(Prudent Requirements under Income Tax Act on holding of Jewellery more than the limit prescribed by the CBDT)
FAQ on government’s recent thrust on tracking unaccounted monies and investments in Liquid Assets Such as Gold :-
The purpose of this article is to make aware about all the possible benefit available to the searched person(s) in respect of jewellery found during the course of search. In this article we will discuss the various issues in detail on the following topics:
1. Source of Investment in Gold or Gold Related Items
While buying gold, it is necessary that you should buy gold on proper invoices and retain your tax invoices for future requirement. You need not worry if you can explain the source of investment in gold. The Central Board of Direct Taxes (CBDT) has specified in its press release, dated 1 December 2016 that there is no limit on holding gold jewellery provided that the source of investment or inheritance can be explained. However, it is essential that the income of the assessee is in line with the quantity of gold held. Providing necessary proof for such possession will help in avoiding scrutiny from the income tax department. Otherwise, the assessing officer also holds the authority to confiscate the gold held.
2. Permissible Quantity of Holding of Gold
CBDT has clarified the prescribed quantity of gold considered as allowable. Gold within this limit will not be seized even at the time of search at the assessee’s premises. No proof is required for possession and investment for the below mentioned quantity of Gold.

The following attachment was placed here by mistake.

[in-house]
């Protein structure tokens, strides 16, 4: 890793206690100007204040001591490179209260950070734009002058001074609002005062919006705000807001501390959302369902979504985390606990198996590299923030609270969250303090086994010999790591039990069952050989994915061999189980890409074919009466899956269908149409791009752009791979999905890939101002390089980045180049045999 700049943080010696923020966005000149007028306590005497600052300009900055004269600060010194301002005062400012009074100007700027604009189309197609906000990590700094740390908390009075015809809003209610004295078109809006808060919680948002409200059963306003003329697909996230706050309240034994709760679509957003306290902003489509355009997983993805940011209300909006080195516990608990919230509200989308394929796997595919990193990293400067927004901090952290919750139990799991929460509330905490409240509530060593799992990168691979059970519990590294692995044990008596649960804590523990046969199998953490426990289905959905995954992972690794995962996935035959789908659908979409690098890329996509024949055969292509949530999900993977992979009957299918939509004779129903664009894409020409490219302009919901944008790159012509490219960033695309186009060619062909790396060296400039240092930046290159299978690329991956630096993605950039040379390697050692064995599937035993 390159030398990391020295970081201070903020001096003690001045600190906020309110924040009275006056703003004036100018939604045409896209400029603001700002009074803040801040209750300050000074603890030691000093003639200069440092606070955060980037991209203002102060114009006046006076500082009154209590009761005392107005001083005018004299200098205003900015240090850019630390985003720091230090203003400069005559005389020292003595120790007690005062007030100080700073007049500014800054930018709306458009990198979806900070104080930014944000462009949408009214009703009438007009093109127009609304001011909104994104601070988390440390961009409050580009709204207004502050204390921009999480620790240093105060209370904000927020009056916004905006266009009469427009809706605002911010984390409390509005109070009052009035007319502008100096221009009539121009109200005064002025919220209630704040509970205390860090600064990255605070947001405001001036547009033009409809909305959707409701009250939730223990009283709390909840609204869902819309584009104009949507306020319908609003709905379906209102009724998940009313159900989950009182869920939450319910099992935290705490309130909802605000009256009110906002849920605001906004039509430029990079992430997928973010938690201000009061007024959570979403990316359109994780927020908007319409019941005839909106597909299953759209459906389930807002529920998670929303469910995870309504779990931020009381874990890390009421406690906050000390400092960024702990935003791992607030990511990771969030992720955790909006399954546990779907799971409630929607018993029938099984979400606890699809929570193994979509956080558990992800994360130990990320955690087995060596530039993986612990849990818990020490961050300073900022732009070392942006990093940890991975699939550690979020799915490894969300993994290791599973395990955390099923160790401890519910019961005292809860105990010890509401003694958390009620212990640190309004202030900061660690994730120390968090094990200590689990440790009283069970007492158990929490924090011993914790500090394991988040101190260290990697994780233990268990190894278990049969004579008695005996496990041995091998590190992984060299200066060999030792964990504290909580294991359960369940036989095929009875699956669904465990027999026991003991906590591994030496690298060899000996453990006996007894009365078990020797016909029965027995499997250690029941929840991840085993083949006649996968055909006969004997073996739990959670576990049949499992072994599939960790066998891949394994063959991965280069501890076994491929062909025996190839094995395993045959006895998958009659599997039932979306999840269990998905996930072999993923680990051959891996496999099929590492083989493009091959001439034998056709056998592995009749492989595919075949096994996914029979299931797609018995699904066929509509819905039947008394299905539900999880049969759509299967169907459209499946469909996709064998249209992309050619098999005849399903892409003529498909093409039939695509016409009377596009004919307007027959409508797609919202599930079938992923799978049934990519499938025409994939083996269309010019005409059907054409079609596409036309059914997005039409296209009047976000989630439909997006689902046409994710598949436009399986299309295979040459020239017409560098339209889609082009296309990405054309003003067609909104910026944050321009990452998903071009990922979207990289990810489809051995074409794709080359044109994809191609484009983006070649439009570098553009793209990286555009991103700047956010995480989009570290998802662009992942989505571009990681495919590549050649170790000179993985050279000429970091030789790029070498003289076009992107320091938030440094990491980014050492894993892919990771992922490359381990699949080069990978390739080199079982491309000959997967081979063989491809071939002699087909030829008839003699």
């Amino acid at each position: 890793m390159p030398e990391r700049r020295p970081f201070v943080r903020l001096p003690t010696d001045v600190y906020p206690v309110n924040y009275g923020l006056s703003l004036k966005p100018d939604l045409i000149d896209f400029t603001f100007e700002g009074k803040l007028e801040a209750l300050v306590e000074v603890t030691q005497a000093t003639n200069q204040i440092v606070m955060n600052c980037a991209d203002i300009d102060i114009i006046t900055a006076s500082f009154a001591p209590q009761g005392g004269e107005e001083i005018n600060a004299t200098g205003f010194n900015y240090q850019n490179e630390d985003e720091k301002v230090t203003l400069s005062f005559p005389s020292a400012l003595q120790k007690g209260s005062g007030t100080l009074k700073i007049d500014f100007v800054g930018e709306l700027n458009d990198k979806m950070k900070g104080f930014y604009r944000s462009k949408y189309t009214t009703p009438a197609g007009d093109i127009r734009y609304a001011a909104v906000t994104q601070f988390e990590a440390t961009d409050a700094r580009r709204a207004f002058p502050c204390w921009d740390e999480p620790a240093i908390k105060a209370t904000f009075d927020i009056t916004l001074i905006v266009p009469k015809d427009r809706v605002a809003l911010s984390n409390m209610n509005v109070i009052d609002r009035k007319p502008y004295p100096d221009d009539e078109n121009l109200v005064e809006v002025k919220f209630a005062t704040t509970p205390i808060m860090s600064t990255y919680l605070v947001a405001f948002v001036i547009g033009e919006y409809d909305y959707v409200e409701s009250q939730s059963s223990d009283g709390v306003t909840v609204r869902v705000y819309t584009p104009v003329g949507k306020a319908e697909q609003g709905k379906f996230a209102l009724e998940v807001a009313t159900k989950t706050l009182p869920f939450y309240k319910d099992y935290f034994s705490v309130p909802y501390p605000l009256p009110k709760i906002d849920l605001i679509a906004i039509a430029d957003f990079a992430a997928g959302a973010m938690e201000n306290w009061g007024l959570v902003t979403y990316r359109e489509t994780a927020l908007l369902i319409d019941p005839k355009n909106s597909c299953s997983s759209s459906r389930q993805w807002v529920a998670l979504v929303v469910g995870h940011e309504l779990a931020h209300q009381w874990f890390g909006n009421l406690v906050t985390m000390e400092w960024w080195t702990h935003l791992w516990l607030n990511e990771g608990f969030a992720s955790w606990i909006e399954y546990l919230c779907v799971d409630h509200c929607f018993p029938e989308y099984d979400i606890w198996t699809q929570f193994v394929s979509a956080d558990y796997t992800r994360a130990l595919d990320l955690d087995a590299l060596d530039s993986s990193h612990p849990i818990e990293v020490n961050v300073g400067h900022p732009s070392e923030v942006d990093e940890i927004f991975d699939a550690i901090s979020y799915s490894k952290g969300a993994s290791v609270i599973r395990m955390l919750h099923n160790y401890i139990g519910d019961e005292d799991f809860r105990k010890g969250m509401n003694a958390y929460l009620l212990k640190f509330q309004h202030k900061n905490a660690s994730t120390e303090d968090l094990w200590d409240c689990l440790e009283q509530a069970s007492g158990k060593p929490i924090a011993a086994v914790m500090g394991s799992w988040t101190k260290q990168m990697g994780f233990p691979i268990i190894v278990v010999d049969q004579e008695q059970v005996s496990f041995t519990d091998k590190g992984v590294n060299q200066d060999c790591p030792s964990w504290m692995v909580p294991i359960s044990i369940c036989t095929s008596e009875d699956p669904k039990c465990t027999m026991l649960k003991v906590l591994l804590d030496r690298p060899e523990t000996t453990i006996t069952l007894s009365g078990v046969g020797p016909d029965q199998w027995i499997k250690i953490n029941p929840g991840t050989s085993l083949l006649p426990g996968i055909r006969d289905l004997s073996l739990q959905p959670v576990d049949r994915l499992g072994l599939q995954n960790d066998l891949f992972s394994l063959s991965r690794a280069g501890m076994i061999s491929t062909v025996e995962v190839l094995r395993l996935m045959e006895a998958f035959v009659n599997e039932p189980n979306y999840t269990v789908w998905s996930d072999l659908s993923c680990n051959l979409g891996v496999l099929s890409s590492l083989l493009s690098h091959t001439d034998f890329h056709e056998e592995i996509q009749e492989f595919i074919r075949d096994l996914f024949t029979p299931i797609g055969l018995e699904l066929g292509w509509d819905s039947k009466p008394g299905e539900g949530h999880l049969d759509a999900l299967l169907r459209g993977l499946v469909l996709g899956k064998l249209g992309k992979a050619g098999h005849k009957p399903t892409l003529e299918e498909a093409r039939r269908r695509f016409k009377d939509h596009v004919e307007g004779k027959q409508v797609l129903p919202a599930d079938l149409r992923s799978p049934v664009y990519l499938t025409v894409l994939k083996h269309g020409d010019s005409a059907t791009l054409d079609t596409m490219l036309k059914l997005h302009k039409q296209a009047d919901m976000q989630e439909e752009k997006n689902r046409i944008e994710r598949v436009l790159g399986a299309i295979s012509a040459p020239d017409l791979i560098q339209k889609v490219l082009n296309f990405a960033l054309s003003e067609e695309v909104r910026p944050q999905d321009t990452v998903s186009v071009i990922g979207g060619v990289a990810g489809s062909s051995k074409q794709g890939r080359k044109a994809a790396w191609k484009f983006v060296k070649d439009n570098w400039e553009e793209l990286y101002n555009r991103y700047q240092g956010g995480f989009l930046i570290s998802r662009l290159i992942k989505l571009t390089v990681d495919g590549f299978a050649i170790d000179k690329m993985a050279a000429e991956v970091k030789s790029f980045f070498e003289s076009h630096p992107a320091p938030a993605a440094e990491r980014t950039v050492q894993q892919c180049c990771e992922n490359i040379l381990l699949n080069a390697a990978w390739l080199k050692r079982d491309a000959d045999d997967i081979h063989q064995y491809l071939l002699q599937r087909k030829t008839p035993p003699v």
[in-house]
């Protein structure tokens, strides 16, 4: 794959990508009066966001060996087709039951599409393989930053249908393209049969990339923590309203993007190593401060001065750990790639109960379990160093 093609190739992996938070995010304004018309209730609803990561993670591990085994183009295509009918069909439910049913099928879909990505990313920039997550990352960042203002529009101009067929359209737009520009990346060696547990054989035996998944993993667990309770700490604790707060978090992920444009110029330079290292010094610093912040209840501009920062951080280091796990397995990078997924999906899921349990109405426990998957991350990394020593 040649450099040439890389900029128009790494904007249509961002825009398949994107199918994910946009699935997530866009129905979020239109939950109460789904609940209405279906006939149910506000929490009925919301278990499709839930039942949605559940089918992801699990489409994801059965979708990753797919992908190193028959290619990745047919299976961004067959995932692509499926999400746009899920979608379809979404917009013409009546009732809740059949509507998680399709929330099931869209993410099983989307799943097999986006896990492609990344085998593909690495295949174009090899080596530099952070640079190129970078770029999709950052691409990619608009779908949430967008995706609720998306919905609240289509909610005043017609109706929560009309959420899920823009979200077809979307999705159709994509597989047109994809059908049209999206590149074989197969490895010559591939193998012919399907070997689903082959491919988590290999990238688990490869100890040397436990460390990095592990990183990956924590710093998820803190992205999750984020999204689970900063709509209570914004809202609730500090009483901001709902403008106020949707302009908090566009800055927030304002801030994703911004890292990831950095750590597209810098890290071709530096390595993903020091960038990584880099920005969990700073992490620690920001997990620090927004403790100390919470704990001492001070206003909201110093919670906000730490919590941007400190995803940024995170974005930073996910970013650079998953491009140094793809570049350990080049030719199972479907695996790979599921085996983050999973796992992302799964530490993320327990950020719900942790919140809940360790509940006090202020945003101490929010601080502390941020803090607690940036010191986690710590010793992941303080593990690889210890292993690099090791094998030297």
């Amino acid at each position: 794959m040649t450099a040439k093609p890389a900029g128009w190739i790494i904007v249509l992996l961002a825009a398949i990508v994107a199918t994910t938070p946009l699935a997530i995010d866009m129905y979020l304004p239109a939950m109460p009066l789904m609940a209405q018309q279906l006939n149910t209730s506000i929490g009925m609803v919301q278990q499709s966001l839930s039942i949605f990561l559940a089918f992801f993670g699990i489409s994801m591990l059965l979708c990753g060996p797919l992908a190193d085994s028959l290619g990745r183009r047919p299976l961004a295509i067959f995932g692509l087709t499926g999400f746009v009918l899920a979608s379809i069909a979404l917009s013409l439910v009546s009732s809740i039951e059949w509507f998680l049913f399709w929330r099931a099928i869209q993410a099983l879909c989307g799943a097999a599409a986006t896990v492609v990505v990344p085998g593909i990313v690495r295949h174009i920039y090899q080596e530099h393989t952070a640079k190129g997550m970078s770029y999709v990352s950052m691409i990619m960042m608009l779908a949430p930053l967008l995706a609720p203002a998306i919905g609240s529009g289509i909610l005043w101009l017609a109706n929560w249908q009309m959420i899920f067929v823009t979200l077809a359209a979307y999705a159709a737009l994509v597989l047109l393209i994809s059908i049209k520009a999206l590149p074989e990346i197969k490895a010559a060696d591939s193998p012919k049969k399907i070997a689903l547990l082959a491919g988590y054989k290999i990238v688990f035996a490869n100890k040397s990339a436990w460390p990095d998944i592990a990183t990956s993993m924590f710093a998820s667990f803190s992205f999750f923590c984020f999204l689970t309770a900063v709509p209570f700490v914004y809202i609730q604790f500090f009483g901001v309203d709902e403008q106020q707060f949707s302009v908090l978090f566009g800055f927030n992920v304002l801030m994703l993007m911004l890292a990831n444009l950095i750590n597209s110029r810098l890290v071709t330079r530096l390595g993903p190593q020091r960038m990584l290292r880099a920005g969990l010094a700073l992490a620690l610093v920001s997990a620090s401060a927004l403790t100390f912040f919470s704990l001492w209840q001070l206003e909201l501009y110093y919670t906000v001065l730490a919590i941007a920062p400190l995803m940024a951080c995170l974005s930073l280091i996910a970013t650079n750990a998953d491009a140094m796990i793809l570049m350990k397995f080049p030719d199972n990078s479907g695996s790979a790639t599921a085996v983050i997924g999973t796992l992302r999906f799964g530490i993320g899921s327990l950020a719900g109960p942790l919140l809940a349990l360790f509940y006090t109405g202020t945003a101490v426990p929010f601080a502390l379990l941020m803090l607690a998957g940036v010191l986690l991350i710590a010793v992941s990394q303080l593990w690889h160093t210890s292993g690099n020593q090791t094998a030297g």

Limit Per Person in a Family
A Married Women
An Unmarried woman
A Male Member
Even a higher quantity of gold may be left unseized by the discretion of assessing officer based on the family customs and traditions etc. It is important to note that the limits prescribed above apply only to jewellery held by members of the family. In the case of jewellery found belonging to any other person, the same can be seized and confiscated.
The quantity mentioned above is applicable to individual taxpayers. When it comes to a single locker having jewels from multiple families, the limit will be an aggregate of each individual taxpayer. In this case, it is recommended to open joint locker accounts with the names of the taxpayers from each family. This way you can avoid confusion.
3. What type of document/proof is valid?